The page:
By Matt Gergyek
Photos by Chris Roussakis
Minister of Environment and Climate Change Catherine McKenna visited Carleton University to announce an investment of $350,000 in a timely research project focused on sustainable living, the latest in a wealth of research efforts tackling the health of our planet and climate change.
The project aims to help the construction industry design and build more energy-efficient buildings by studying and modelling occupant behaviour to predict patterns of energy consumption. The team hopes the research will be used to influence future editions of the National Energy Code.
“This is the way of the future and it’s happening right here at Carleton University. I couldn’t be more proud,” said McKenna, who was making the announcement on behalf of Natural Resources Minister Amarjeet Sohiminister. “We can ensure a more sustainable future for our children and grandchildren.”
The research is led by three Carleton Engineering professors, Liam O’Brien, Burak Gunay and Ian Beausoleil-Morrison, along with three post-doctoral fellows, Sara Gilani, Mohamed Ouf, and Aly Abdelalim, and PhD student Tareq Abuimara.
It has immense potential to benefit Canada’s environment and economy: buildings and homes are responsible for about 17 per cent of Canada’s greenhouse gas emissions, according to the Government of Canada.
“Considering the large environmental and economic impact of the building sector in Canada, it is imperative that we develop economically feasible, energy-efficient and sustainable design solutions for our commercial, institutional and residential buildings,” said Gunay.
“Climate change “is one of the greatest challenges of our time,” said Carleton President Benoit-Antoine Bacon.
“I’m very proud to say Carleton is leading the way when it comes to reducing our impact on the environment.”
From Knowledge to Change
The project is transferring scientific knowledge into concrete change via case studies, training workshops and industry-targeted publications.
For example, the researchers are currently following the design process of a Toronto office building, interviewing the design team to develop and report on occupant considerations.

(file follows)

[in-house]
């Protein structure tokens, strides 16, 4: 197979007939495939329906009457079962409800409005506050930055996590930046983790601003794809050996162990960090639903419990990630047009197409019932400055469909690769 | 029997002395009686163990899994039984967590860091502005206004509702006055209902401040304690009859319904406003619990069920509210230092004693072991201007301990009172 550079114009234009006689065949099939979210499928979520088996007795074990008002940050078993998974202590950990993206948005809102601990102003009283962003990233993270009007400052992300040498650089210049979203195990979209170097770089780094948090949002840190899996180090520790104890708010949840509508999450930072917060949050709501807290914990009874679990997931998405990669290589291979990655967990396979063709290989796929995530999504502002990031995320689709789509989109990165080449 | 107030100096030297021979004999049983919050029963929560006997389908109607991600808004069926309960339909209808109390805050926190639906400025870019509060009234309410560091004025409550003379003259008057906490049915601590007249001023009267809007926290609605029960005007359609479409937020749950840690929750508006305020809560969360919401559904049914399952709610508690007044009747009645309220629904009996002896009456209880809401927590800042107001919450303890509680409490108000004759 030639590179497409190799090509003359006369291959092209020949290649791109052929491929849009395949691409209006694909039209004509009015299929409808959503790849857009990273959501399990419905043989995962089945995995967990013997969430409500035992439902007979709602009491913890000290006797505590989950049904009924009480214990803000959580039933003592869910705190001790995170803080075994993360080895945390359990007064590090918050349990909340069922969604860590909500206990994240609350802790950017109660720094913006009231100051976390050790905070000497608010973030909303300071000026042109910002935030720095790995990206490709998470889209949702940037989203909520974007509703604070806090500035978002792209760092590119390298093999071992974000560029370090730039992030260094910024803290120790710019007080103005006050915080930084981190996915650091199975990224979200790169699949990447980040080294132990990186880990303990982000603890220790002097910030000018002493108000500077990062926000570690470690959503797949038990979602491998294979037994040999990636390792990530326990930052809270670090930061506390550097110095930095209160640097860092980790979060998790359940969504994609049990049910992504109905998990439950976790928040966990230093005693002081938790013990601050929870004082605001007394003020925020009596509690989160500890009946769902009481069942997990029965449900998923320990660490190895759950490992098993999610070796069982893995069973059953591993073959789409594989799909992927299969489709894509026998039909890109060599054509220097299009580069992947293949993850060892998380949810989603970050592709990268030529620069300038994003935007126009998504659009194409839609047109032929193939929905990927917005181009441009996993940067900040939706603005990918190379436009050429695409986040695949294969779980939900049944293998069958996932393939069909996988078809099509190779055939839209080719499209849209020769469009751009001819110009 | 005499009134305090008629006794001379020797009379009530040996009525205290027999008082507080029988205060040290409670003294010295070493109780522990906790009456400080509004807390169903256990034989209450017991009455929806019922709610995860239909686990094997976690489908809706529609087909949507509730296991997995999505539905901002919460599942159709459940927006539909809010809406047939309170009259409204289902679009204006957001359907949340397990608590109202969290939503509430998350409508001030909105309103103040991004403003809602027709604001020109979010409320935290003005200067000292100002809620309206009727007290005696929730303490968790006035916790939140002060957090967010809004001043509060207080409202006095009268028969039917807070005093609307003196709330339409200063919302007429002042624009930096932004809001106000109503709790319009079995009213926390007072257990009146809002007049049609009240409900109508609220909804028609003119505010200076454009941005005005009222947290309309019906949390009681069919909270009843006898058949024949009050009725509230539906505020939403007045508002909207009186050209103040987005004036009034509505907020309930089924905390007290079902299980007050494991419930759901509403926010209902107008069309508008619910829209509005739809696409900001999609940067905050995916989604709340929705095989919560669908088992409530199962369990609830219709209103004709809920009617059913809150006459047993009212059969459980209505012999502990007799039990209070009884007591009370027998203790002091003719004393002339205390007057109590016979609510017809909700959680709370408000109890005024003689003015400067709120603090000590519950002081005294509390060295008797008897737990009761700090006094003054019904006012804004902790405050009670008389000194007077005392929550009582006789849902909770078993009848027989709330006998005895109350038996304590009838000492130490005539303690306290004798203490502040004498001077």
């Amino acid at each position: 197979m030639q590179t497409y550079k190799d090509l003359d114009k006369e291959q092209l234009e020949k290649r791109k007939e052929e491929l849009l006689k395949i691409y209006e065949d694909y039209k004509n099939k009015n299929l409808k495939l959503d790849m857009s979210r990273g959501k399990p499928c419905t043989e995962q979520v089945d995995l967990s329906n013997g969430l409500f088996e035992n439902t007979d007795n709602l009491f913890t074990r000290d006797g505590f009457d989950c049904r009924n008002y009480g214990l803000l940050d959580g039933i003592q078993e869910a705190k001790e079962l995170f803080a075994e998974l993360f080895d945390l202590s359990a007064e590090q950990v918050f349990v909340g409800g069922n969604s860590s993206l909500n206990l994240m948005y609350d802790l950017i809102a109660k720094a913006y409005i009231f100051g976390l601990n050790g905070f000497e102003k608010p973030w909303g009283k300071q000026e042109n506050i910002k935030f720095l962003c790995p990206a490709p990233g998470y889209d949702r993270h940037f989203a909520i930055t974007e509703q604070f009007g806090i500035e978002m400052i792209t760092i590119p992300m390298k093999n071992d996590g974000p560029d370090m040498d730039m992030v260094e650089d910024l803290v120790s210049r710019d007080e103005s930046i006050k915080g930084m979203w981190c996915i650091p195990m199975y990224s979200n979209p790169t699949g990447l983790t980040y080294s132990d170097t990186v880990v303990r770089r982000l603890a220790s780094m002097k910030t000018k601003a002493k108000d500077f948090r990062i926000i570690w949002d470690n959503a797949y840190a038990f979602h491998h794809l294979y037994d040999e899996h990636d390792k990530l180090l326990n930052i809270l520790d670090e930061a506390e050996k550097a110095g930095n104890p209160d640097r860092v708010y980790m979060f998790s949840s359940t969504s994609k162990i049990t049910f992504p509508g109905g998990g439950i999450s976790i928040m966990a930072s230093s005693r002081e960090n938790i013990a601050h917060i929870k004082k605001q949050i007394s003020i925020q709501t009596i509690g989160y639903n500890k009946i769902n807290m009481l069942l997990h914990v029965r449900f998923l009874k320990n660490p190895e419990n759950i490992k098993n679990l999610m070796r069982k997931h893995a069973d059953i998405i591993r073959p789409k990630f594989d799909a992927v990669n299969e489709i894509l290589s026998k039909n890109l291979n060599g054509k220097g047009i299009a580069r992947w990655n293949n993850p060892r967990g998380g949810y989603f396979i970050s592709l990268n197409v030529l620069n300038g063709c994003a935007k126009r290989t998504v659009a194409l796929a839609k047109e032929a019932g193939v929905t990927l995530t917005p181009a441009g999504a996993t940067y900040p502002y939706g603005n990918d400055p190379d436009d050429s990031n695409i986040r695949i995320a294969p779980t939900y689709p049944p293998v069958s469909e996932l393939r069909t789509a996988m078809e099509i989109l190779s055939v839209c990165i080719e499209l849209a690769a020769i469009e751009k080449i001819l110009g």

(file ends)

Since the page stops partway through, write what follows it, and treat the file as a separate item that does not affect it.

Another key strength of the project, the research team says, is collaboration.
“It’s bringing together industry, government and academics to solve a complex and urgent problem,” Gunay said.
Following the funding announcement, McKenna toured Carleton’s Urbandale Centre for Home Energy Research, a two-storey red building and a fully functional experimental facility where students and faculty study novel ways to reduce the reliance of Canadian housing on conventional energy sources.
Inside the facility, faculty and students showed McKenna the innovative ways they are examining to construct better, more environmentally friendly homes.
“Our faculty and students are conducting this research across our various facilities and disciplines . . . to solve real-world problems and help pave the way for a low-carbon future,” said Rafik Goubran, vice-president (Research and International).
Carleton faculty and students are heavily engaged in climate change and environmental research, whether they’re measuring the levels of methane emission in central Canada, learning how to build roads, railways and structures on permafrost, or studying and building tiny homes to help reduce environmental footprints.
Carleton’s recently updated master energy plan will help the campus continue to become more energy efficient and environmentally conscious. Carleton ranked as the second most environmentally friendly post-secondary school in Canada by the UI Green Metric World University Rankings.
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